The first BBCQT of the Parliamentary season was held in Wembley, with a panel comprised of comedian and writer Sandi Toksvig, Liz Truss MP (Conservative), John McDonnell MP (Labour), Alex Salmond MP (SNP) and Daily Telegraph columnist Tim Stanley.
The Labour leadership contest seems to have already been going on for an eternity, and is set to continue into mid-September. There’s nothing like drawing the process out over the summer recess to create a feeling of stagnation, but it’s been damaging for the party in other ways, too. I’ve taken a look at a few of them in turn.
As promised, it’s time for a look at the contest to become next leader of the Labour party: the process, the candidates, and what’s at stake in terms of the future of the party.
The potential leadership candidates each had to gather the support of 35 Labour MPs in order to get listed on the ballot paper. At this early stage of the process, Chuka Umunna put his hat into the ring and then pulled it back out again, feeling uncomfortable with the increased levels of media pressure and realising the loss of privacy would only worsen over time. Mary Creagh withdrew her candidacy a week before the deadline, with media reports suggesting she was only likely to win the support of 10 MPs.Read More »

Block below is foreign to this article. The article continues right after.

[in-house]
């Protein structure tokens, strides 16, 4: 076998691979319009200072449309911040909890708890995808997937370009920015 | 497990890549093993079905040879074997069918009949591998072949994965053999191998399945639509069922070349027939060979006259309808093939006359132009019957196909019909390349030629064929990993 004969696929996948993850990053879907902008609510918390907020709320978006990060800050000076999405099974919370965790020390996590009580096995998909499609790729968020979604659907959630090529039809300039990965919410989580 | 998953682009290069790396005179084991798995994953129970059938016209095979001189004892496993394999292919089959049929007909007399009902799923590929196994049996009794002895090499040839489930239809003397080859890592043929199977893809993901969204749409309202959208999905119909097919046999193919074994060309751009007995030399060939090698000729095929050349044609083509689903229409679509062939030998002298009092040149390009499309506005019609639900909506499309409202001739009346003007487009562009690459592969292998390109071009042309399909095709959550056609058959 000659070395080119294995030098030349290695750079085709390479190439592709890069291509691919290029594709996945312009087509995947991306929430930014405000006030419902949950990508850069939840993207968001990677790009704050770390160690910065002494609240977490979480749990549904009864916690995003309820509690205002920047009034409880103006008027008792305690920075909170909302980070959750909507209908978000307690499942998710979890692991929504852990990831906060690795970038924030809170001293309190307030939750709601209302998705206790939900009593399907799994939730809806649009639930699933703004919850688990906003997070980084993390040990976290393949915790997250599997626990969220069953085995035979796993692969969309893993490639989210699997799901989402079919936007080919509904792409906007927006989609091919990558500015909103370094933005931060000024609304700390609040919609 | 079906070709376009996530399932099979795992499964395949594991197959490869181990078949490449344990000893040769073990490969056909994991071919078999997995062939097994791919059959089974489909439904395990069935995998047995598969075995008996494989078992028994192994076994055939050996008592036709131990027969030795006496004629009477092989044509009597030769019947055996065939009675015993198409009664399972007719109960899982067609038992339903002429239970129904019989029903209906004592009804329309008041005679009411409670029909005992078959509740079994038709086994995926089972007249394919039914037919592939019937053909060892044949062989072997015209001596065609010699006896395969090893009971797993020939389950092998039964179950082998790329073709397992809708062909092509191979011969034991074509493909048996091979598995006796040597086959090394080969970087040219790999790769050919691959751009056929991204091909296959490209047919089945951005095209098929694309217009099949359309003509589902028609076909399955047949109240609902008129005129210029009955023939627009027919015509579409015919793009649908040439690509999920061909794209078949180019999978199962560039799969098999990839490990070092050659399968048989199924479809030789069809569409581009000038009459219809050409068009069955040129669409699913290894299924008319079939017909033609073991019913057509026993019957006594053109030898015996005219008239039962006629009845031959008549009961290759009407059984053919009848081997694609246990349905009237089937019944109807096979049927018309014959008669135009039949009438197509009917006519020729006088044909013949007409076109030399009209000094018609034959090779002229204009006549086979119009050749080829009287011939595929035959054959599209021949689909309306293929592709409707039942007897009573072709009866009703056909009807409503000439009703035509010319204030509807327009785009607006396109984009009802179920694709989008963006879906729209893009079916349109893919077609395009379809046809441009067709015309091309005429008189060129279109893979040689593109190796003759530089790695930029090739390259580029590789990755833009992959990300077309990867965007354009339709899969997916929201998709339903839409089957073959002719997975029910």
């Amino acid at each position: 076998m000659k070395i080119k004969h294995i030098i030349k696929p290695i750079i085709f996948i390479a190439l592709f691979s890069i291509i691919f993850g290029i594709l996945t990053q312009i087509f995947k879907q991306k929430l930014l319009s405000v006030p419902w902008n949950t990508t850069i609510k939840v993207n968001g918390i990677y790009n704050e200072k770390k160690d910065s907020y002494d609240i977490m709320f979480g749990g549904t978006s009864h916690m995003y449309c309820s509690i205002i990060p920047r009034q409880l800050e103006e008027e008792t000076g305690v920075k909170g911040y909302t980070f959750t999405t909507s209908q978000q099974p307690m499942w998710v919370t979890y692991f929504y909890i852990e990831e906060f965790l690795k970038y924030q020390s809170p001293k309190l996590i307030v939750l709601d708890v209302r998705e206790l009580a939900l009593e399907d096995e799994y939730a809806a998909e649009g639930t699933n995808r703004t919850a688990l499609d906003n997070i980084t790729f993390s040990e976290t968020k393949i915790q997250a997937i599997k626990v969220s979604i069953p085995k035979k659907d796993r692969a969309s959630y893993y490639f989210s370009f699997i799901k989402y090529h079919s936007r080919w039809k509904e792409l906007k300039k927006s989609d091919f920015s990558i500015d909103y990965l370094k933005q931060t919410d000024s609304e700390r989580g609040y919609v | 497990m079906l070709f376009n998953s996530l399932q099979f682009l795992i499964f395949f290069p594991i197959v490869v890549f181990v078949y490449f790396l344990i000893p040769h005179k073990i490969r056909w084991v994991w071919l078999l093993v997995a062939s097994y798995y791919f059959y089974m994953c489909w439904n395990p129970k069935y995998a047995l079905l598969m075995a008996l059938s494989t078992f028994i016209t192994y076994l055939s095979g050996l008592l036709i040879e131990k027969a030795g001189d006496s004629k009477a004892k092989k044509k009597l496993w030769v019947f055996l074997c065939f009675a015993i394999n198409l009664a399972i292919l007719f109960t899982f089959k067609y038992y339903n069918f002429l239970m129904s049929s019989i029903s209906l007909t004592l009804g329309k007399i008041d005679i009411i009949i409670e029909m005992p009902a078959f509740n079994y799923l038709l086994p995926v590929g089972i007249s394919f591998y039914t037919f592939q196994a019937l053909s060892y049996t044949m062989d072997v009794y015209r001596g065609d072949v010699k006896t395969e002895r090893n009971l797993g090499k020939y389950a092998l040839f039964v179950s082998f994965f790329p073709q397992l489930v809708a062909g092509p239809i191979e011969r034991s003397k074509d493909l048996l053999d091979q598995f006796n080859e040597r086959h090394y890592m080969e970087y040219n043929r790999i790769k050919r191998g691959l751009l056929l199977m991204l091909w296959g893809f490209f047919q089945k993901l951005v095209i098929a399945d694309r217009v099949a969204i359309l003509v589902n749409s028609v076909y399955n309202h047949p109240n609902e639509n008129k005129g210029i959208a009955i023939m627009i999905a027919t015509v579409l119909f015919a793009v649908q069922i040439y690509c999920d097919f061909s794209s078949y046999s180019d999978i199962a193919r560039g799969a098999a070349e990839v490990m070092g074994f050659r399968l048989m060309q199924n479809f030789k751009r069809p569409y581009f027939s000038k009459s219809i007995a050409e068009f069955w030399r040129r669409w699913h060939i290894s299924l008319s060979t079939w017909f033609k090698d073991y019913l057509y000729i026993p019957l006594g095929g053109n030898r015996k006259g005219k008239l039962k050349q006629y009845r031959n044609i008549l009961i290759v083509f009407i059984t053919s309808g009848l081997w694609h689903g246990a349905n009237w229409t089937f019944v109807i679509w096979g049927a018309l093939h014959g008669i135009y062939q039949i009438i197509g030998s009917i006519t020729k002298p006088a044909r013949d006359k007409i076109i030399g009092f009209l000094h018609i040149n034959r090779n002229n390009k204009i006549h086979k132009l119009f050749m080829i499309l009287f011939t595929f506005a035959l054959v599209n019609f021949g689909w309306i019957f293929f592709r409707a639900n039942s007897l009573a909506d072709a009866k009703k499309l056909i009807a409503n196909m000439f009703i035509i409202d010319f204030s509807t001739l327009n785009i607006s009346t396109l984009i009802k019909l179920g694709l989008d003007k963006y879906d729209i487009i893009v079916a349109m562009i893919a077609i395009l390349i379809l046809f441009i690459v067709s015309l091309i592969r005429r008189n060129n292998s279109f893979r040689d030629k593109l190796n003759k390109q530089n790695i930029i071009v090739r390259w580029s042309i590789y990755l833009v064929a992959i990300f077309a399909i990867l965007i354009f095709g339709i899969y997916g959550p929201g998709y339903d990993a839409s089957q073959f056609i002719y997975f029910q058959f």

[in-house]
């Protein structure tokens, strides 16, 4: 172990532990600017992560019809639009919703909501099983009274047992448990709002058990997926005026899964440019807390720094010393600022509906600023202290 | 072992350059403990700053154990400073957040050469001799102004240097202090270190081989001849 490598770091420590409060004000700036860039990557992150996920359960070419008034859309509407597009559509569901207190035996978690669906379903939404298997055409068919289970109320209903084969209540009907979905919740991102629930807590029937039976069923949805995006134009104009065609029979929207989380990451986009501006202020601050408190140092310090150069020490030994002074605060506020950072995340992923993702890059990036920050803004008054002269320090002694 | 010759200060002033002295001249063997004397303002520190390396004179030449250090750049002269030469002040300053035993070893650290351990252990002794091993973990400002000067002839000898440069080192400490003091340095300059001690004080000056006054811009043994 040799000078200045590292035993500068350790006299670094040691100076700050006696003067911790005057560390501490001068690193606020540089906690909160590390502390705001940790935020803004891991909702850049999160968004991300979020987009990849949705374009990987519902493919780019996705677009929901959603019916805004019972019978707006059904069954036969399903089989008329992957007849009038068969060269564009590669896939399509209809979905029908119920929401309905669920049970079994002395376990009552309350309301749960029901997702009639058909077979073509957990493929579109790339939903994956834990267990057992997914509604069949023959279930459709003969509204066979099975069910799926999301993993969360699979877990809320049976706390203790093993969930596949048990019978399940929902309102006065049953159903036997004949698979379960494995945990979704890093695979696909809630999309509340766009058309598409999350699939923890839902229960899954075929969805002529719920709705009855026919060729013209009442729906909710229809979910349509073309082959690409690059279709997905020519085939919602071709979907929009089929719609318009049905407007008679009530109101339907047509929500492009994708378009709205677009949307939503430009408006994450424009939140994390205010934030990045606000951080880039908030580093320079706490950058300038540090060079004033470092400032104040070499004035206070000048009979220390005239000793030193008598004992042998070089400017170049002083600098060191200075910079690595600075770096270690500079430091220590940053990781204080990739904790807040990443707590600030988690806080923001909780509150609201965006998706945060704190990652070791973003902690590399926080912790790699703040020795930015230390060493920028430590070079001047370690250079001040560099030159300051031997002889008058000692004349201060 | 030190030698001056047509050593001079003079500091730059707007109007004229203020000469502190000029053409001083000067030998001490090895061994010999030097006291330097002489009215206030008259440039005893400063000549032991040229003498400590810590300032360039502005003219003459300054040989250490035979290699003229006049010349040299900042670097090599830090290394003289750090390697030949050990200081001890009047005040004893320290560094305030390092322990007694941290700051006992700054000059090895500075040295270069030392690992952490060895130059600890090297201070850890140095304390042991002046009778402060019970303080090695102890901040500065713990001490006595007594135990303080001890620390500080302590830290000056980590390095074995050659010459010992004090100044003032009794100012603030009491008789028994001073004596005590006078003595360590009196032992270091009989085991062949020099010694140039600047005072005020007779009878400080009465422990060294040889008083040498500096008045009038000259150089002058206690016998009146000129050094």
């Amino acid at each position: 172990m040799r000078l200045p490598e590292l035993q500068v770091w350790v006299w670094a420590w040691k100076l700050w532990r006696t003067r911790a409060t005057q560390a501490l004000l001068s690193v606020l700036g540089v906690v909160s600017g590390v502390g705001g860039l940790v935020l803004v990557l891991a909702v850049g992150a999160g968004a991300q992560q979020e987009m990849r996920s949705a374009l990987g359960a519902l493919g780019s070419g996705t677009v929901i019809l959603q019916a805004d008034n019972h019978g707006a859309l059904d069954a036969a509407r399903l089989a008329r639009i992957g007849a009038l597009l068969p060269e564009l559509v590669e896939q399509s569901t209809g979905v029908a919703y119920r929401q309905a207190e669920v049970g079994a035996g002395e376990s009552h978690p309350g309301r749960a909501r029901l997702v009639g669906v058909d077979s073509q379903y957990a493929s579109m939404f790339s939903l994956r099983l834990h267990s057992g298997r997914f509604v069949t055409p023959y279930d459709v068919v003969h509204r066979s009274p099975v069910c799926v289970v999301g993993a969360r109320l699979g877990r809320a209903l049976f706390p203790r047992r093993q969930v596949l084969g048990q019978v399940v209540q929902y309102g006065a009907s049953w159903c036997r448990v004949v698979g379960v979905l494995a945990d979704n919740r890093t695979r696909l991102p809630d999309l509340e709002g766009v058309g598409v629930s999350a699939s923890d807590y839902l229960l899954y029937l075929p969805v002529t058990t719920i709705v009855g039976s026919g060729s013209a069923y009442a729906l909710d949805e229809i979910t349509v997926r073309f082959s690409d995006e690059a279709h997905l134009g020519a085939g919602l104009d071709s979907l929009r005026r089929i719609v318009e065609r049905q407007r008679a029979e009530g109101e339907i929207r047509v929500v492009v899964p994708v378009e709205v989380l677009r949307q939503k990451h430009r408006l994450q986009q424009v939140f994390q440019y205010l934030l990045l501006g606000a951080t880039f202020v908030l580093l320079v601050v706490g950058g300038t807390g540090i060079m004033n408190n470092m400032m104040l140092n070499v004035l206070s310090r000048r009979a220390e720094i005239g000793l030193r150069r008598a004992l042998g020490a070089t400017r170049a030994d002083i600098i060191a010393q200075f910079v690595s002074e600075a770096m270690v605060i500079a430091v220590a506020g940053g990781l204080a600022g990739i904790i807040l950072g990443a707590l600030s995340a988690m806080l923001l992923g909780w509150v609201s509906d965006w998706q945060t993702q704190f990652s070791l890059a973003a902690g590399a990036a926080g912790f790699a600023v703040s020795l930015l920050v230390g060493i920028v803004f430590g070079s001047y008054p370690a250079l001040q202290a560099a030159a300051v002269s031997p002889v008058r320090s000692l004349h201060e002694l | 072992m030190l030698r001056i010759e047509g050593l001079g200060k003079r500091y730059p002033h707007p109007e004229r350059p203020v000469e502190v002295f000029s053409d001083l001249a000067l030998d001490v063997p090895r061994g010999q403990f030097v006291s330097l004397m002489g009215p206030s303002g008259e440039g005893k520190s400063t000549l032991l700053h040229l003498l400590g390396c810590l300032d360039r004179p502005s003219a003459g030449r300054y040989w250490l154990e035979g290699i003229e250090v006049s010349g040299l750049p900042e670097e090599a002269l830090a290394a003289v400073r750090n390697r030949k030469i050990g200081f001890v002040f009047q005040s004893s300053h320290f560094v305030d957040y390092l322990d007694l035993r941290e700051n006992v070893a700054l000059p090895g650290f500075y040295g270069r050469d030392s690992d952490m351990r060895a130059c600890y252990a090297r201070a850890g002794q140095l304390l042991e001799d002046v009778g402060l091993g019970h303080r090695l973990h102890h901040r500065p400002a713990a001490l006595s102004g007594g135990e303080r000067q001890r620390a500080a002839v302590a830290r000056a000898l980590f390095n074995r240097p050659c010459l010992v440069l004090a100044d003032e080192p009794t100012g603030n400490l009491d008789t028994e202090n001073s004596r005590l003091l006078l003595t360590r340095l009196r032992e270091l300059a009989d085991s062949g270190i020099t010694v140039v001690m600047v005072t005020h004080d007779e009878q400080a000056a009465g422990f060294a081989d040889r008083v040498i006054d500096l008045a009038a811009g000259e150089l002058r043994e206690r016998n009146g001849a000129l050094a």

While the four contenders for leadership of the Labour Party duked it out in a TV debate last night, I was in Logan Hall, University College London, listening to Tim Farron and Norman Lamb, the two men vying to become the next leader of the Liberal Democrats. This was a leadership hustings rather than a debate: the Q&A section was a polite answering in turn, expertly chaired by party president Sarah Brinton.